In addition, some inhabitants will have an affinity level that is filled by interacting with them. This implies that they speak well of us and that it is known on the streets that we are both an exemplary person and a warrior to be feared.
Dancing between swords and bullets
Like every game in the series, Like a dragon Ishin!, the 2014 game, was the one that introduced the different combat styles. We will have four fighting styles: Swordsman, Gunslinger, Brawler and Dancer. Each one has its advantages and disadvantages that I will detail below.
- Swordsman: It is the initial style and the one that we will be using the most. It serves both for attack and defense with blocks and parrys. However, the weak point is the back that is left unprotected against groups of enemies.
- Gunslinger: It is a style for long distances that uses a revolver to finish off enemies but does not use block. Although, it is not the style that causes the most damage, it uses different effects such as fire, corrosion, blindness, etc.
- rowdy: The reliable brawler style that uses the fists and everything within our reach such as benches, tables and oars to attack the enemies. It is a versatile style and we can make grabs to throw enemies.
- Wild Dancer: A mix between the use of a katana and a pistol but with a lot of style. Useful for crowd control, although it doesn’t do as much damage as just using the katana.
For each blow dealt, the Furor bar will fill up, which allows us to execute final attacks with which to finish off enemies. They are the most colorful and devastating attacks that have great cinematic sequences. This bar has different levels and the higher it is, the more devastating the attack will be.
Each combat gives us experience and this, in turn, orbs of improvements with which we can obtain different movements, health improvements, increased damage, etc. Also, we will be able to recruit soldiers with whom we obtain Soldier Letters. These cards are used in combat with different advantageous effects for our character.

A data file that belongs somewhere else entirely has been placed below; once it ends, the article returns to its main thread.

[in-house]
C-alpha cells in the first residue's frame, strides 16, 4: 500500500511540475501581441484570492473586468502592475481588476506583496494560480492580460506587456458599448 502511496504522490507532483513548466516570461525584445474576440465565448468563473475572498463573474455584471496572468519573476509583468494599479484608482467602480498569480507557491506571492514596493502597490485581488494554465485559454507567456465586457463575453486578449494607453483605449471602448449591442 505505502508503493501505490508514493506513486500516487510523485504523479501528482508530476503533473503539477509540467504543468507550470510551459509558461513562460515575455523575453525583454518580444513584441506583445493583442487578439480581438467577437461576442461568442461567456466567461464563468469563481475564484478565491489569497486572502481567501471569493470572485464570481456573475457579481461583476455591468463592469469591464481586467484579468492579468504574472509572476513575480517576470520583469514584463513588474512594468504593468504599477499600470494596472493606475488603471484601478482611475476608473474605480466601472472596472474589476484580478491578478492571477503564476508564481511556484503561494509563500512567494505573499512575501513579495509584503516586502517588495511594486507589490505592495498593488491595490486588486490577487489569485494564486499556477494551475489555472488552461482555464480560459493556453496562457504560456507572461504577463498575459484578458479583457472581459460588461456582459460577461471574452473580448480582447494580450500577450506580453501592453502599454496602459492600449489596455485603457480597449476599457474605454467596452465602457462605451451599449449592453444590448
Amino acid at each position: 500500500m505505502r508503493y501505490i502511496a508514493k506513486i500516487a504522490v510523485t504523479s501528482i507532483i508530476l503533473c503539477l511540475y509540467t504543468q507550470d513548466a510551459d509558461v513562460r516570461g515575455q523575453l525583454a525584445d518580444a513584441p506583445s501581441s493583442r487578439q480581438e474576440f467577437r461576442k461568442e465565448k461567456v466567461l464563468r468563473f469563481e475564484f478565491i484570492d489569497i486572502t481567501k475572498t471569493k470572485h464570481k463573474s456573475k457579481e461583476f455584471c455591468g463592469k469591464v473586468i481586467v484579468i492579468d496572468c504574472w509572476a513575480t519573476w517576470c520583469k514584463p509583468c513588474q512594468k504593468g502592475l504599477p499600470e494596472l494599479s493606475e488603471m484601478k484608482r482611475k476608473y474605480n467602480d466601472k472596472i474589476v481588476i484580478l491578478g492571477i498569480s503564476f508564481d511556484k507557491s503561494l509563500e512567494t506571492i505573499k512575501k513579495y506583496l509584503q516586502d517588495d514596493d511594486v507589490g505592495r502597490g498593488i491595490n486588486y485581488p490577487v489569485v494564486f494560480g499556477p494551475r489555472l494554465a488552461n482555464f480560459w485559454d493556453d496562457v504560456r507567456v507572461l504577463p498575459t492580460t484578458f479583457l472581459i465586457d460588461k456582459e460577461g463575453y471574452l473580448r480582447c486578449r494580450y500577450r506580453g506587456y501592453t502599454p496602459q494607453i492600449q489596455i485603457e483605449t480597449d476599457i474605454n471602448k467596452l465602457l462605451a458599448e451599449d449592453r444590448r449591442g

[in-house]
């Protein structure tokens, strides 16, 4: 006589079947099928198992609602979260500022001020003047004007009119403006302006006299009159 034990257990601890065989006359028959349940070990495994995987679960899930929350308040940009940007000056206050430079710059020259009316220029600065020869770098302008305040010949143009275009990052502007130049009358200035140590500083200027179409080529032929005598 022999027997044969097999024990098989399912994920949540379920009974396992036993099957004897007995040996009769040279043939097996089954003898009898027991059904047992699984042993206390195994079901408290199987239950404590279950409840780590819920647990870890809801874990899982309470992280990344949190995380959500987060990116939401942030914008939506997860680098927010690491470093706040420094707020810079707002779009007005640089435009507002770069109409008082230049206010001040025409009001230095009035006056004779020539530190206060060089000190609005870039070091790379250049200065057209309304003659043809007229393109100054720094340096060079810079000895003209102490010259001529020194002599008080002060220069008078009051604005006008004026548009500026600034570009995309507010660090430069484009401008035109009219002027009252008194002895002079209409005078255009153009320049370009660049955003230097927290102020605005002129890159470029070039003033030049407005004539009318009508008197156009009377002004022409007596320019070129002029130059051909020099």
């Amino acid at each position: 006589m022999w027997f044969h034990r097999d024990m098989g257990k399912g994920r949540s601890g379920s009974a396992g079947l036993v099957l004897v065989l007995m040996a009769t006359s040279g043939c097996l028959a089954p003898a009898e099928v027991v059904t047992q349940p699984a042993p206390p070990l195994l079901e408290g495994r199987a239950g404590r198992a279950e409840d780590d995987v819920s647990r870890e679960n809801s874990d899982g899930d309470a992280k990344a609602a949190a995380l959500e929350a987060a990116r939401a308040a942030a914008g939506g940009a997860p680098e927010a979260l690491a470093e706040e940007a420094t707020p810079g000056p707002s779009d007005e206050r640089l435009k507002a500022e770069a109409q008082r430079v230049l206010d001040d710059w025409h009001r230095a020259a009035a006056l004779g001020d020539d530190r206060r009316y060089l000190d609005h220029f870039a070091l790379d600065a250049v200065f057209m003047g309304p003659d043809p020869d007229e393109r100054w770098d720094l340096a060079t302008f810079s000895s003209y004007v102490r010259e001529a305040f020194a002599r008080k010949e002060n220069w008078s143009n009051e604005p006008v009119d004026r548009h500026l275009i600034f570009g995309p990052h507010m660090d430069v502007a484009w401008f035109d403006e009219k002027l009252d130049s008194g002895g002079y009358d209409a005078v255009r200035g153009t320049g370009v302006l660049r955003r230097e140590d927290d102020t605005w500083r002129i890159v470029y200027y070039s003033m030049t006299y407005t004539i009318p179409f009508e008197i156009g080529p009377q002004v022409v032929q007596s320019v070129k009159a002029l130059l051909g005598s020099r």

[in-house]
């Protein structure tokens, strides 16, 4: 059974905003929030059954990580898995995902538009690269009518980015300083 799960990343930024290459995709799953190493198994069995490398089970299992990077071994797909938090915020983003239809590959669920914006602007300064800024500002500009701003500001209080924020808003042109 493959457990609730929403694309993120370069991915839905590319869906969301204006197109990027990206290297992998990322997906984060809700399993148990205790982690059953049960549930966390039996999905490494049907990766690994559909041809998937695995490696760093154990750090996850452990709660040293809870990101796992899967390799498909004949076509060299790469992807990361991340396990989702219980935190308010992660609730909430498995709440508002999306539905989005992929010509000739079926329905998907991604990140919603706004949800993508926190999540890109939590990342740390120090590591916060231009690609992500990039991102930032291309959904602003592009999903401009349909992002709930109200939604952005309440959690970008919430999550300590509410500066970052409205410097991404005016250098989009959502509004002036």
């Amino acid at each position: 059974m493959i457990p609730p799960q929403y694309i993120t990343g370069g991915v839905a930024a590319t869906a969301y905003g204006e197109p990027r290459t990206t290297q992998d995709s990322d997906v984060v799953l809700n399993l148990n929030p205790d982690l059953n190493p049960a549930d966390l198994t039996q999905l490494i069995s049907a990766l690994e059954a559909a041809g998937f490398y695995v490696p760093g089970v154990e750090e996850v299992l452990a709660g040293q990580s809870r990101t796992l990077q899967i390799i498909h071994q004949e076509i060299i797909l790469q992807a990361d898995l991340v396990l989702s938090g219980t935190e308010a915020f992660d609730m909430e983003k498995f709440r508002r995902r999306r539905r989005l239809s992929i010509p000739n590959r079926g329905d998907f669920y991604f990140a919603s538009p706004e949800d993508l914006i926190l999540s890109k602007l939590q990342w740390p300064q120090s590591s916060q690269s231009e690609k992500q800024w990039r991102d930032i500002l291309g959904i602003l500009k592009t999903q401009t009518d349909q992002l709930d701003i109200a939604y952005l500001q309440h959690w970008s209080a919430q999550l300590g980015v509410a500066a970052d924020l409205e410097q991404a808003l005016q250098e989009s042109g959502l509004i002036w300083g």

Without the Dragon Engine but just as cool
For the first time since modern Yakuza, Ryu Ga Gotoku Studio did not use the Dragon Engine and opted for Unreal Engine 4. Who knows why this decision, but overall the game looks great with a new lighting system and almost character faces. realistic and a very well recreated feudal Japan. However, it’s not perfect as it has some poorly worked texture loads and NPC models.
The sound section maintains the quality expected from the series. With background music of the time, an excellent job of Japanese dubbing that has good interpretation and great sound effects such as footsteps, clash of swords, etc.
Like a Dragon: Ishin! It is the game that began to mark where the saga would go from, and it is a good decision that they have decided to adapt it. As a result, it’s still a very Yakuza game with combat around every corner, unlikely assignments, plenty of side activities, and a mature story. They limited themselves to recreating the game almost as it is, although it is the best version of itself, even with a USAtranslation included. However, the fact that it reaches these lands is already a motivation if you like the series.
Note: This review was made on the PS5 version and the code was provided thanks to Sega.